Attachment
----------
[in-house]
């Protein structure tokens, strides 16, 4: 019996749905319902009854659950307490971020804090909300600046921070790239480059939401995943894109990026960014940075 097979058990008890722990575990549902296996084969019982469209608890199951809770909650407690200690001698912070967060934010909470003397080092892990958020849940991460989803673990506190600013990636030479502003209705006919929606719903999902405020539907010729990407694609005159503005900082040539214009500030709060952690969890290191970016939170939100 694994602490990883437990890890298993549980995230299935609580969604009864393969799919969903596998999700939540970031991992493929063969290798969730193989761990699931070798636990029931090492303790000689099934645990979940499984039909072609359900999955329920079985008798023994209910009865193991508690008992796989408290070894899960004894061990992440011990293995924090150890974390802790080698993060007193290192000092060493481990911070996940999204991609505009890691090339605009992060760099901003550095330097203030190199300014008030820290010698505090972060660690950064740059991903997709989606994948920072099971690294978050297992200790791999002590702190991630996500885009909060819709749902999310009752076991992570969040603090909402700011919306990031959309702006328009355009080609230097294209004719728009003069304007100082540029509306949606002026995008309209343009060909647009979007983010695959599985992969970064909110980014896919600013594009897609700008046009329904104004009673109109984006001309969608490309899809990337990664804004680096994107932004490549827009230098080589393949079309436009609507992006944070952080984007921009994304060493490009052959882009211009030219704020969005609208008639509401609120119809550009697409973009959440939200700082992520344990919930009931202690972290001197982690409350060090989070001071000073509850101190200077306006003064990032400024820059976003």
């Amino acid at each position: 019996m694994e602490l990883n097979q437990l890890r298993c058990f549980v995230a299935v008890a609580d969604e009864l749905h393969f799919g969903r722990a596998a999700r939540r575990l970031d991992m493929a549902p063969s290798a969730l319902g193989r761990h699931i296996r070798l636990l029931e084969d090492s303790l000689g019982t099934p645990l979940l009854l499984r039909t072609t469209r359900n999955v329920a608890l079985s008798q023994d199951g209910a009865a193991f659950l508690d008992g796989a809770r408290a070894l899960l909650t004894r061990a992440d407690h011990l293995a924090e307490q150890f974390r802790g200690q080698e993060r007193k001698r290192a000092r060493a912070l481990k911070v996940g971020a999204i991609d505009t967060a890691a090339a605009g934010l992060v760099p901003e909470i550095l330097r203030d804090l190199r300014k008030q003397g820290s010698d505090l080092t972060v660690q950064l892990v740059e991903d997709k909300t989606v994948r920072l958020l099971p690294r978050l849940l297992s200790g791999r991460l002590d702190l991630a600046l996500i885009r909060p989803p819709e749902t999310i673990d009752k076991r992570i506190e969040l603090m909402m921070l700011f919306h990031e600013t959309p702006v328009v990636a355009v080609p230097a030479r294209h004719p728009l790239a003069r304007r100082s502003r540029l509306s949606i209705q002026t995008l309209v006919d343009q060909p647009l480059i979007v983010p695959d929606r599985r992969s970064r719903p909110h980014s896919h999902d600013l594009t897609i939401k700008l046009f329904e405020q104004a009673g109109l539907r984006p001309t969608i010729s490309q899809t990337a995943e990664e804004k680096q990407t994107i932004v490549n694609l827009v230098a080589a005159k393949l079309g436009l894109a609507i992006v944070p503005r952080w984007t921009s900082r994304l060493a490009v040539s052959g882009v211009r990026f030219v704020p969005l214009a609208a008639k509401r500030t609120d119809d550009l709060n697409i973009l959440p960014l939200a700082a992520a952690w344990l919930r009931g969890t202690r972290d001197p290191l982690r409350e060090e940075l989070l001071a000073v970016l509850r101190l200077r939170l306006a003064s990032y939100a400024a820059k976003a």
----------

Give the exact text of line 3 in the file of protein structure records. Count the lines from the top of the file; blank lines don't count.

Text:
């Amino acid at each position: 019996m694994e602490l990883n097979q437990l890890r298993c058990f549980v995230a299935v008890a609580d969604e009864l749905h393969f799919g969903r722990a596998a999700r939540r575990l970031d991992m493929a549902p063969s290798a969730l319902g193989r761990h699931i296996r070798l636990l029931e084969d090492s303790l000689g019982t099934p645990l979940l009854l499984r039909t072609t469209r359900n999955v329920a608890l079985s008798q023994d199951g209910a009865a193991f659950l508690d008992g796989a809770r408290a070894l899960l909650t004894r061990a992440d407690h011990l293995a924090e307490q150890f974390r802790g200690q080698e993060r007193k001698r290192a000092r060493a912070l481990k911070v996940g971020a999204i991609d505009t967060a890691a090339a605009g934010l992060v760099p901003e909470i550095l330097r203030d804090l190199r300014k008030q003397g820290s010698d505090l080092t972060v660690q950064l892990v740059e991903d997709k909300t989606v994948r920072l958020l099971p690294r978050l849940l297992s200790g791999r991460l002590d702190l991630a600046l996500i885009r909060p989803p819709e749902t999310i673990d009752k076991r992570i506190e969040l603090m909402m921070l700011f919306h990031e600013t959309p702006v328009v990636a355009v080609p230097a030479r294209h004719p728009l790239a003069r304007r100082s502003r540029l509306s949606i209705q002026t995008l309209v006919d343009q060909p647009l480059i979007v983010p695959d929606r599985r992969s970064r719903p909110h980014s896919h999902d600013l594009t897609i939401k700008l046009f329904e405020q104004a009673g109109l539907r984006p001309t969608i010729s490309q899809t990337a995943e990664e804004k680096q990407t994107i932004v490549n694609l827009v230098a080589a005159k393949l079309g436009l894109a609507i992006v944070p503005r952080w984007t921009s900082r994304l060493a490009v040539s052959g882009v211009r990026f030219v704020p969005l214009a609208a008639k509401r500030t609120d119809d550009l709060n697409i973009l959440p960014l939200a700082a992520a952690w344990l919930r009931g969890t202690r972290d001197p290191l982690r409350e060090e940075l989070l001071a000073v970016l509850r101190l200077r939170l306006a003064s990032y939100a400024a820059k976003a």